Researchers from Yamagata University in Japan have identified 168 previously undiscovered geoglyphs—lines or motifs etched into the ground—in the Peruvian desert, 250 miles south of Lima. These newly found geoglyphs have been designated as examples of the Nazca Lines, a collection of 2,000-year-old land drawings created by the ancient Nazca culture.
Despite being studied for almost 80 years and declared a Unesco Heritage site in 1995, the Lines remain a mystery to archaeologists. Largely indistinguishable at ground level, they are best perceived from aerial vantage points. The Yamagata researchers discovered the newly identified forms through two years of drone photography and artificial intelligence (AI) surveys, increasing the number of known Nazca geoglyphs to 358.
The most recent additions run the gamut from trapedzoidal patterns to depictions of birds, cats, snakes and humanoid figures. After seeking permission from the Peruvian Ministry of Culture, the Yamagata team plans to map out the full length and width of the desert region in which the illustrations appear with the help of local archaeologists.
The Nazca civilization constructed these ancient, pictorial sketches on flat terrain by removing rocks to reveal the soil beneath, allowing the contrast between the craggy ground and untouched dirt to create a dynamic outline. Judging from clay pots found near the site, archaeologists have dated the lines from a period between 100BCE and 300CE. While historians and scientists alike are still uncertain as to the original purpose of the designs, various theories have been suggested—some posit that they serve an astronomical purpose while others suggest that they provided visual pleasure for the gods looking down on Earth.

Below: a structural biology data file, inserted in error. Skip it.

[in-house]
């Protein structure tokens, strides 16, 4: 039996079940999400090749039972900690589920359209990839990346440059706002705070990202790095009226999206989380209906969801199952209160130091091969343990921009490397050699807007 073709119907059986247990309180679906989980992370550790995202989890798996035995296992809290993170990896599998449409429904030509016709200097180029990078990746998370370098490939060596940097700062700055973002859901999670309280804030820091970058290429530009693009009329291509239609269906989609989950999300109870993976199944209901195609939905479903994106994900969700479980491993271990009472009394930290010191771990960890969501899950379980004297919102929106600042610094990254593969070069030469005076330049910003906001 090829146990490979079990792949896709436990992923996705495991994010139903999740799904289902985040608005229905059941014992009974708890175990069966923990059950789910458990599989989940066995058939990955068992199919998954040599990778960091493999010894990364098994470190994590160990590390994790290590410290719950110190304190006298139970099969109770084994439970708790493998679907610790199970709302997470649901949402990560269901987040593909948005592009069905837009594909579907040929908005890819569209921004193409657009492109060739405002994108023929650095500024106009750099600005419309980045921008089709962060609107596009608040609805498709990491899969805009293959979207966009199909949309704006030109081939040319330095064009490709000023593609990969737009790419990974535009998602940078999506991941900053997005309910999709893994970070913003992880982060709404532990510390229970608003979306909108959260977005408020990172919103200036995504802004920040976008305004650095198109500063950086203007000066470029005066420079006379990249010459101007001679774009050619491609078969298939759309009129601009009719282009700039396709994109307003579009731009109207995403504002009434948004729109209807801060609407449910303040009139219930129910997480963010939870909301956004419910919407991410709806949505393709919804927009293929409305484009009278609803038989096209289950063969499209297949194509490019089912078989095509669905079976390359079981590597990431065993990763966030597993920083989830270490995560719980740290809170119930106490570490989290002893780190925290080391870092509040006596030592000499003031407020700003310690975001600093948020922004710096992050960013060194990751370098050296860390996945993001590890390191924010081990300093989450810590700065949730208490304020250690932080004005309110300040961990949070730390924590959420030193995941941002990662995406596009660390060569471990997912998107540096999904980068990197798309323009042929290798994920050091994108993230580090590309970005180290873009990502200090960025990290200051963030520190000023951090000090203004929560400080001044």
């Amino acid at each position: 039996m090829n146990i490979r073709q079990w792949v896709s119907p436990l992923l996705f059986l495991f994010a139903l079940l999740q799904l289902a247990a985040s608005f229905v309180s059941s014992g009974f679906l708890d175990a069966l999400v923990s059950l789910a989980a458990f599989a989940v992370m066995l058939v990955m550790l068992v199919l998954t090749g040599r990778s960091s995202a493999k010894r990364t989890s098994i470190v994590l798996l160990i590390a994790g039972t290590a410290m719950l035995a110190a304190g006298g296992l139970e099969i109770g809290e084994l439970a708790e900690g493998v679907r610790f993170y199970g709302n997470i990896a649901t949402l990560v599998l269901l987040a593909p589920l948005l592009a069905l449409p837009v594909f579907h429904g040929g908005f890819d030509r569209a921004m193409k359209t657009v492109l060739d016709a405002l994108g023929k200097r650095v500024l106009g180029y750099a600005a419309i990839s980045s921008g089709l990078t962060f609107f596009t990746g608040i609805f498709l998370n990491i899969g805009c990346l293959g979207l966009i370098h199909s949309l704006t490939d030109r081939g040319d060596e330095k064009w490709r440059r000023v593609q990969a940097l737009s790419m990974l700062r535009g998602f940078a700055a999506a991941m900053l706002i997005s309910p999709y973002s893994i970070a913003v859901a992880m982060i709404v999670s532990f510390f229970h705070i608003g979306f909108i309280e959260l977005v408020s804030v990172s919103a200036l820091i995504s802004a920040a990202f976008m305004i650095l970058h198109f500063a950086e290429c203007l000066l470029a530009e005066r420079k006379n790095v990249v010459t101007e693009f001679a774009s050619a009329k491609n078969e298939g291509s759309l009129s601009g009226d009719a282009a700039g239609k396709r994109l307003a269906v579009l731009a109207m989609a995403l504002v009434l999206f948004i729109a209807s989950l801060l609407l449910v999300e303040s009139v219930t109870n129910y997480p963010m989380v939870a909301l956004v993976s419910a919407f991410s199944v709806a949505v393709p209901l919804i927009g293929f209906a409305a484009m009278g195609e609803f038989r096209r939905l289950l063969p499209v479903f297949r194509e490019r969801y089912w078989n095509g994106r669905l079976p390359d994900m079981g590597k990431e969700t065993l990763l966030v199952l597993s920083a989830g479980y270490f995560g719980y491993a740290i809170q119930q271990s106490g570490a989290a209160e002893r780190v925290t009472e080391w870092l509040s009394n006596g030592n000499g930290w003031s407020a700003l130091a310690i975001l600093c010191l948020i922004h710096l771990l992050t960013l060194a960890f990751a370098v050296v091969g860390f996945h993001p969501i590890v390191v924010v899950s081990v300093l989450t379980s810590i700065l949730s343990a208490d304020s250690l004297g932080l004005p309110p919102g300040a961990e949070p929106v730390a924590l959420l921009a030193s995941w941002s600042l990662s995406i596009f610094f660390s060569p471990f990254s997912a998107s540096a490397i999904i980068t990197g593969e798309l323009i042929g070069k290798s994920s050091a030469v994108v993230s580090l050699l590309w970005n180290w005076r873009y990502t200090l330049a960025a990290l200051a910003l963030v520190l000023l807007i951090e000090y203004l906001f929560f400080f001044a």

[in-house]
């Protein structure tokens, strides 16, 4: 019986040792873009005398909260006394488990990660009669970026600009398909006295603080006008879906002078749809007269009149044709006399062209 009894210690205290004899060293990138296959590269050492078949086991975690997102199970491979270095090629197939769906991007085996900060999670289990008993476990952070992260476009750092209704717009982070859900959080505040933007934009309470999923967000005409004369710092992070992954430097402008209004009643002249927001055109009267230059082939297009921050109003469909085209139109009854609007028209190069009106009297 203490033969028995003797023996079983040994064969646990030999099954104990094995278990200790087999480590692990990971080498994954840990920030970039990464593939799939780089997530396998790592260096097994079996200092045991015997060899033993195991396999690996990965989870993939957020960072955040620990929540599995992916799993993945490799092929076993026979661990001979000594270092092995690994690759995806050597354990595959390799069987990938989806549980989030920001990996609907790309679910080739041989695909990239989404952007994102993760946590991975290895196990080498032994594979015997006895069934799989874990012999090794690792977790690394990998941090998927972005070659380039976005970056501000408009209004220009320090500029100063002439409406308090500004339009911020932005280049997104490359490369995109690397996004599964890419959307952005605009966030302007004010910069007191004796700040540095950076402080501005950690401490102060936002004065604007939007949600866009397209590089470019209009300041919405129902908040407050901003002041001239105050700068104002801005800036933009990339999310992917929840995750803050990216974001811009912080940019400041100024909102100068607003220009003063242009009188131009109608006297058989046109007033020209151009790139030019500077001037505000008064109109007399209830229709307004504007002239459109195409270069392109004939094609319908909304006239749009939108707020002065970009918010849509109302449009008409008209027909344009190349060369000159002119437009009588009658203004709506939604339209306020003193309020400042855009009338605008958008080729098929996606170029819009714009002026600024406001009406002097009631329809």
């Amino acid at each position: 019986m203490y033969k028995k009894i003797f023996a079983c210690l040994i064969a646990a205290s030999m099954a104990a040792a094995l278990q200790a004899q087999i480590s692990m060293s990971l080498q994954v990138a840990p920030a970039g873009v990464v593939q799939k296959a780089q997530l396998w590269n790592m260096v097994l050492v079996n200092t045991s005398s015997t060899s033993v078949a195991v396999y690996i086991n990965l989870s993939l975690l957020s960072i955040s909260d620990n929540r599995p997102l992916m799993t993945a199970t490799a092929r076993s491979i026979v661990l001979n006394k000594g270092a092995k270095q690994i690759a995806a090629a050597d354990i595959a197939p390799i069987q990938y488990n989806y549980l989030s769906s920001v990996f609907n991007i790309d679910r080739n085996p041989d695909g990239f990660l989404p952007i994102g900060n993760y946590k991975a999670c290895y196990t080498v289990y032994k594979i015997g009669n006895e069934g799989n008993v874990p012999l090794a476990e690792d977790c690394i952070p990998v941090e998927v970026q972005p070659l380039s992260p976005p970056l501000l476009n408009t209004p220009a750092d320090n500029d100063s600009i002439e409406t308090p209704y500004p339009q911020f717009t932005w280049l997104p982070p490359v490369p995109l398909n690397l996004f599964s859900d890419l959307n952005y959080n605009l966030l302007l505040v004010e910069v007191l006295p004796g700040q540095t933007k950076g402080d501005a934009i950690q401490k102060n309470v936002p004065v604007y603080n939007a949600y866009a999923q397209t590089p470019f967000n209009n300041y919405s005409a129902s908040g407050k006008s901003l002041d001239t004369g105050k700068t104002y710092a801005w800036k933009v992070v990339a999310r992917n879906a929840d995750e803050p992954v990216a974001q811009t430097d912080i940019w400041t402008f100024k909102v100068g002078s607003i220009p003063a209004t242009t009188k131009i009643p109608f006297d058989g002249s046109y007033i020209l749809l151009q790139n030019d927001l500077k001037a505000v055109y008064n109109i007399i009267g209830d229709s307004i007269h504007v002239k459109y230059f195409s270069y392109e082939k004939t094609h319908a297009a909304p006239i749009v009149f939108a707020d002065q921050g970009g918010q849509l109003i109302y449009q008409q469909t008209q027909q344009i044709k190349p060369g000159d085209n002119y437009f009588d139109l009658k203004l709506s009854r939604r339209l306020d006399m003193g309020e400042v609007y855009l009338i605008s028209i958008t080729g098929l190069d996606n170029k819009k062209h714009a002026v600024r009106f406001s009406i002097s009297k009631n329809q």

Matsato Sakai, a professor from Yamagata University who led these recent drone- and AI-aided studies, warned Reuters that many Peruvian geoglyphs are in danger of being destroyed "due to the recent expansion of mining-related workshops in the archaeological park".